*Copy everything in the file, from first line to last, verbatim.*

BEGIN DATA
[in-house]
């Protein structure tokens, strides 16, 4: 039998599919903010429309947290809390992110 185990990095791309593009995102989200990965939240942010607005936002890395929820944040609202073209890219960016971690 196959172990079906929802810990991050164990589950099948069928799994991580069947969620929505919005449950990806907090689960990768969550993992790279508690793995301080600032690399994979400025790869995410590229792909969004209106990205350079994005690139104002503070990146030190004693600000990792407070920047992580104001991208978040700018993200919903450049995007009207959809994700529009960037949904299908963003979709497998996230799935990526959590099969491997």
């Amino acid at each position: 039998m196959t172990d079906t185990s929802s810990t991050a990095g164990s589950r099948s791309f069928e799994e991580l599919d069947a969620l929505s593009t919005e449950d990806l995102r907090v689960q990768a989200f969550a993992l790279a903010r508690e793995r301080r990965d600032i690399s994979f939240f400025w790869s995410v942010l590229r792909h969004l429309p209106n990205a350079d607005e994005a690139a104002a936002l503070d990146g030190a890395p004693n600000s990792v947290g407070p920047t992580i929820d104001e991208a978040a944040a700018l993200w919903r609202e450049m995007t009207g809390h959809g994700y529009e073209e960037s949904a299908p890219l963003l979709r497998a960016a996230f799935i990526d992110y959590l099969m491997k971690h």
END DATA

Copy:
[in-house]
């Protein structure tokens, strides 16, 4: 039998599919903010429309947290809390992110 185990990095791309593009995102989200990965939240942010607005936002890395929820944040609202073209890219960016971690 196959172990079906929802810990991050164990589950099948069928799994991580069947969620929505919005449950990806907090689960990768969550993992790279508690793995301080600032690399994979400025790869995410590229792909969004209106990205350079994005690139104002503070990146030190004693600000990792407070920047992580104001991208978040700018993200919903450049995007009207959809994700529009960037949904299908963003979709497998996230799935990526959590099969491997």
């Amino acid at each position: 039998m196959t172990d079906t185990s929802s810990t991050a990095g164990s589950r099948s791309f069928e799994e991580l599919d069947a969620l929505s593009t919005e449950d990806l995102r907090v689960q990768a989200f969550a993992l790279a903010r508690e793995r301080r990965d600032i690399s994979f939240f400025w790869s995410v942010l590229r792909h969004l429309p209106n990205a350079d607005e994005a690139a104002a936002l503070d990146g030190a890395p004693n600000s990792v947290g407070p920047t992580i929820d104001e991208a978040a944040a700018l993200w919903r609202e450049m995007t009207g809390h959809g994700y529009e073209e960037s949904a299908p890219l963003l979709r497998a960016a996230f799935i990526d992110y959590l099969m491997k971690h």